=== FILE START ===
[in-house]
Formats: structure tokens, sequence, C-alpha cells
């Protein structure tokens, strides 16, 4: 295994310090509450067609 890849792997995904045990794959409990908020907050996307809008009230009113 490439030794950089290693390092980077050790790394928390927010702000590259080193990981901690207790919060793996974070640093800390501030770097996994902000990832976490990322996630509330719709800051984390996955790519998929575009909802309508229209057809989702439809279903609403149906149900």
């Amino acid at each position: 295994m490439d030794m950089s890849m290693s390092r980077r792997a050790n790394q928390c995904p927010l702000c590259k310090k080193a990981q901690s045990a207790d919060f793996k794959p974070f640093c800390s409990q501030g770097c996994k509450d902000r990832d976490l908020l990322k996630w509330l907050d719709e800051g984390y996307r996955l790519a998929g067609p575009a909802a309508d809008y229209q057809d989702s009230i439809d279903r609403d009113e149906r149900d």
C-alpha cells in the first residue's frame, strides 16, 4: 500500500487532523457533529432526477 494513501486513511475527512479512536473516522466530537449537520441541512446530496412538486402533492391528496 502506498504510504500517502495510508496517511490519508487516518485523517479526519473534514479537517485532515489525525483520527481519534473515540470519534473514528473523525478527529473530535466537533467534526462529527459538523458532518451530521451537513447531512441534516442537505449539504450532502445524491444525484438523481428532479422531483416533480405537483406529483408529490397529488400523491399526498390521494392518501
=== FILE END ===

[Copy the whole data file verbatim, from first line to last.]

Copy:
[in-house]
Formats: structure tokens, sequence, C-alpha cells
């Protein structure tokens, strides 16, 4: 295994310090509450067609 890849792997995904045990794959409990908020907050996307809008009230009113 490439030794950089290693390092980077050790790394928390927010702000590259080193990981901690207790919060793996974070640093800390501030770097996994902000990832976490990322996630509330719709800051984390996955790519998929575009909802309508229209057809989702439809279903609403149906149900």
């Amino acid at each position: 295994m490439d030794m950089s890849m290693s390092r980077r792997a050790n790394q928390c995904p927010l702000c590259k310090k080193a990981q901690s045990a207790d919060f793996k794959p974070f640093c800390s409990q501030g770097c996994k509450d902000r990832d976490l908020l990322k996630w509330l907050d719709e800051g984390y996307r996955l790519a998929g067609p575009a909802a309508d809008y229209q057809d989702s009230i439809d279903r609403d009113e149906r149900d």
C-alpha cells in the first residue's frame, strides 16, 4: 500500500487532523457533529432526477 494513501486513511475527512479512536473516522466530537449537520441541512446530496412538486402533492391528496 502506498504510504500517502495510508496517511490519508487516518485523517479526519473534514479537517485532515489525525483520527481519534473515540470519534473514528473523525478527529473530535466537533467534526462529527459538523458532518451530521451537513447531512441534516442537505449539504450532502445524491444525484438523481428532479422531483416533480405537483406529483408529490397529488400523491399526498390521494392518501